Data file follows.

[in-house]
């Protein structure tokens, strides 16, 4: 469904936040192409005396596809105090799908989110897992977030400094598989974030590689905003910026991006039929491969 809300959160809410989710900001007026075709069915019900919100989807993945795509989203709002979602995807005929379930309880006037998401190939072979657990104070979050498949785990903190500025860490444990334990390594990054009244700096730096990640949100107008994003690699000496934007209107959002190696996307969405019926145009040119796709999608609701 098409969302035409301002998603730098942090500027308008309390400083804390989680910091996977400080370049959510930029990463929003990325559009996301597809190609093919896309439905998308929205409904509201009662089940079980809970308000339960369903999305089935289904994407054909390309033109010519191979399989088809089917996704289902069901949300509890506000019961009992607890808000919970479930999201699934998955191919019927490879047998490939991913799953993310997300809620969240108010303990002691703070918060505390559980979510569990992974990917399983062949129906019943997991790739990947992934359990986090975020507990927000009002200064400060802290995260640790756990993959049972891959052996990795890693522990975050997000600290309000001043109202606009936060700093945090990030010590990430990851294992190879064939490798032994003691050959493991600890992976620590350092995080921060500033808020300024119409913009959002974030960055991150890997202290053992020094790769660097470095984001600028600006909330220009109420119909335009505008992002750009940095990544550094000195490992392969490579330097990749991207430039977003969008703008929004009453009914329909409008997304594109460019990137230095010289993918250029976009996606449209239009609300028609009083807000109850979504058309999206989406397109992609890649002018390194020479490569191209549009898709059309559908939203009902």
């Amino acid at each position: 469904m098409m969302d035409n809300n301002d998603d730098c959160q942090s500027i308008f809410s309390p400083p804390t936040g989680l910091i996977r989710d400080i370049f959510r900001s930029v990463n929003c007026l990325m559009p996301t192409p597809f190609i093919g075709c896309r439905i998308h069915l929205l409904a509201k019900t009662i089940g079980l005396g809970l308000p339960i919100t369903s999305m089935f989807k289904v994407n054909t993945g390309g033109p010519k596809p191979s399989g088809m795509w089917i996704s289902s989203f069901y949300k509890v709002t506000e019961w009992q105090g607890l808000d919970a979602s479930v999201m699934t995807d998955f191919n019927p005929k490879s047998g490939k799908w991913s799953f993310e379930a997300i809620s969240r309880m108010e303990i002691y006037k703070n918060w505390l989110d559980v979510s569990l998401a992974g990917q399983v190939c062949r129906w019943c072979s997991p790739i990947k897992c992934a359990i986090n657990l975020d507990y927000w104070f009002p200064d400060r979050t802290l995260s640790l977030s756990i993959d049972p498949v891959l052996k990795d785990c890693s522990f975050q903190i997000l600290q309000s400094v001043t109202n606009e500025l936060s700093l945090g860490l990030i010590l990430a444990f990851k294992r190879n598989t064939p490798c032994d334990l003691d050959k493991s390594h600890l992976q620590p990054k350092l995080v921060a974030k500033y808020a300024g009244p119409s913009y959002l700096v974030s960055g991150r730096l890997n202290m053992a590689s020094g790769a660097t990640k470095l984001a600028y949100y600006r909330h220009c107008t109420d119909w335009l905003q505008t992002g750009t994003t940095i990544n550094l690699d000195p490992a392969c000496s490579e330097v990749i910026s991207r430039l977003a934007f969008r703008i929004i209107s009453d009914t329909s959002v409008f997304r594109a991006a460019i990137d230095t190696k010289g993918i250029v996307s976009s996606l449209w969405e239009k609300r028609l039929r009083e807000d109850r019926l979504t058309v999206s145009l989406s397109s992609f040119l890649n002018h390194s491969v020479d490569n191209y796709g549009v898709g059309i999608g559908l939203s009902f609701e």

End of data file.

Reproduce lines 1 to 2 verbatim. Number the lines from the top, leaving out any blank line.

[in-house]
């Protein structure tokens, strides 16, 4: 469904936040192409005396596809105090799908989110897992977030400094598989974030590689905003910026991006039929491969 809300959160809410989710900001007026075709069915019900919100989807993945795509989203709002979602995807005929379930309880006037998401190939072979657990104070979050498949785990903190500025860490444990334990390594990054009244700096730096990640949100107008994003690699000496934007209107959002190696996307969405019926145009040119796709999608609701 098409969302035409301002998603730098942090500027308008309390400083804390989680910091996977400080370049959510930029990463929003990325559009996301597809190609093919896309439905998308929205409904509201009662089940079980809970308000339960369903999305089935289904994407054909390309033109010519191979399989088809089917996704289902069901949300509890506000019961009992607890808000919970479930999201699934998955191919019927490879047998490939991913799953993310997300809620969240108010303990002691703070918060505390559980979510569990992974990917399983062949129906019943997991790739990947992934359990986090975020507990927000009002200064400060802290995260640790756990993959049972891959052996990795890693522990975050997000600290309000001043109202606009936060700093945090990030010590990430990851294992190879064939490798032994003691050959493991600890992976620590350092995080921060500033808020300024119409913009959002974030960055991150890997202290053992020094790769660097470095984001600028600006909330220009109420119909335009505008992002750009940095990544550094000195490992392969490579330097990749991207430039977003969008703008929004009453009914329909409008997304594109460019990137230095010289993918250029976009996606449209239009609300028609009083807000109850979504058309999206989406397109992609890649002018390194020479490569191209549009898709059309559908939203009902």